What Does The Song Mean?
There is quite a lot of history wrapped up in this one sad song, and while not all of it may matter to the story Game of Thrones is telling in season 8 - after all, the Ghost of High Hart and her prophecies aren't in the TV show - the inclusion of "Jenny of Oldstones" still feels intentional. On the surface level, it's a song about love and loss, which makes it a prime choice for those awaiting a battle which many of them may not survive. Like earlier songs featured on Game of Thrones, "The Rains of Castamere" or "The Bear and the Maiden Fair", "Jenny of Oldstones" is surely also a song which most in Westeros are familiar with and may even find comfort in on the eve of battle. (And of course, audiences may also find Podrick's singing of it similar to a scene of another song being sung before battle in the film, The Return of the King.)
On a more symbolic level, however, "Jenny of Oldstones" comes directly before the scene in where Jon reveals to Daenerys the truth about his lineage - that he is actually Aegon Targaryen, the son of her brother, Rhaegar and Lyanna Stark, and therefor the true heir to the Iron Throne. Relaying this news to Daenerys is a big step for Jon, and she reacts as many could have guessed (which is to say rightfully suspicious even if we, the audience, know it's the truth), but Jon has yet to give any indication of how he plans to act on it. Predictably, this scene between them is cut short by the arrival of the White Walkers, which means it's very likely Game of Thrones won't reveal what Jon decides to do about being the rightful heir until after the Battle of Winterfell. But the inclusion of "Jenny of Oldstones" may offer a clue.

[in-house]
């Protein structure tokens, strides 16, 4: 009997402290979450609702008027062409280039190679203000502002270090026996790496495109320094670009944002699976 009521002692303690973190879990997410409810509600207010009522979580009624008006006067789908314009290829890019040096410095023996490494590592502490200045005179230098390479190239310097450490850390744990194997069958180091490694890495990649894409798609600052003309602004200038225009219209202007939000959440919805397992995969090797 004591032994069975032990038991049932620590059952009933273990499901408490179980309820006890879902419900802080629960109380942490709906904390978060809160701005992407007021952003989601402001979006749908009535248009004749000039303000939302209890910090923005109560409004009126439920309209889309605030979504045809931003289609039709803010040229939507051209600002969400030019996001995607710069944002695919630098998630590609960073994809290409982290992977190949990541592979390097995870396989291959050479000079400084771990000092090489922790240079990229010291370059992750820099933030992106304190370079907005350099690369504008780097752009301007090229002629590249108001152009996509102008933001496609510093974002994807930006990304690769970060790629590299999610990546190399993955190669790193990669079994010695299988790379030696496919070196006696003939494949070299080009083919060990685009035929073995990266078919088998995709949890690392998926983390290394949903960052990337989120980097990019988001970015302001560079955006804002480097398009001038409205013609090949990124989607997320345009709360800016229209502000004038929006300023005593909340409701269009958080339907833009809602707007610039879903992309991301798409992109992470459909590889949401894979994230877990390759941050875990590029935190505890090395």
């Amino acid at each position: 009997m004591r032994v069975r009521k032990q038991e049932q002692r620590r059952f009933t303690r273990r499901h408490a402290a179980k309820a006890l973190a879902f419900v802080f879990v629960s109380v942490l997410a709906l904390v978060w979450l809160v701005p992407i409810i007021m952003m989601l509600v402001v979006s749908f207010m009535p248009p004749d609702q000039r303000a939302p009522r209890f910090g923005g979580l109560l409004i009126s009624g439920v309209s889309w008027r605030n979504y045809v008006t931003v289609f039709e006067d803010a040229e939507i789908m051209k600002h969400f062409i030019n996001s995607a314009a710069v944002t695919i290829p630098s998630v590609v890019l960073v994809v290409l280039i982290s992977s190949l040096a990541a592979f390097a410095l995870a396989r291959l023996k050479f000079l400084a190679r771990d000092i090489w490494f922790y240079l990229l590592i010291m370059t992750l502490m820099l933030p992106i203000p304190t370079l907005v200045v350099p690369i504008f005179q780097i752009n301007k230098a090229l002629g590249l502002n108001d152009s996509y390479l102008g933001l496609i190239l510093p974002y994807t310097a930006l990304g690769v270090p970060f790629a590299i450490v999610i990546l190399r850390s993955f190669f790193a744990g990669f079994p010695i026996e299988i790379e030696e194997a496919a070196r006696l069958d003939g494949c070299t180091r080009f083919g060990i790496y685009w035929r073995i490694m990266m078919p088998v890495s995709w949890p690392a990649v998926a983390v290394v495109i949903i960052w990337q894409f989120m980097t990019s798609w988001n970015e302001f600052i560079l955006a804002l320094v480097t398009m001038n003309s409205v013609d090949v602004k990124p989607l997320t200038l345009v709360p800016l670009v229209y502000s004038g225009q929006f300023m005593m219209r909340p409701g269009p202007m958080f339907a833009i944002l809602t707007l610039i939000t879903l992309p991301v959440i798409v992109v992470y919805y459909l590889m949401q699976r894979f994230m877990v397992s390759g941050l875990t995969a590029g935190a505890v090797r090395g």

Prince Duncan gave up his crown to marry Jenny, the woman he loved, which may hint that Jon could very well choose to do the same for the woman he loves. It'd be a controversial choice, to be sure, but it's in line with the sort of person Jon is - someone who has never sought that kind of power for himself and a man who keeps his promises. Jon has already given up one crown for Daenerys, what's to stop him from doing it again? Plus, he not only loves Daenerys, he swore an oath of fealty to her and it's possible that even this bombshell won't make him break it.
Then again, the strong ties between "Jenny of Oldstones" and Jon's father, Rhaegar as well the Prince That Was Promised prophecy could be a hint of Jon fulfilling some grand destiny. Whether that means sitting the Iron Throne, or being the promised prince who brings the dawn by slaying the Night King - or even both! - remains to be seen. But this old, sad song comes with a lot a meaning, and it's only being sung at this moment on Game of Thrones for a reason.
Game of Thrones season 8 continues next Sunday, April 28 at 9:00pm on HBO.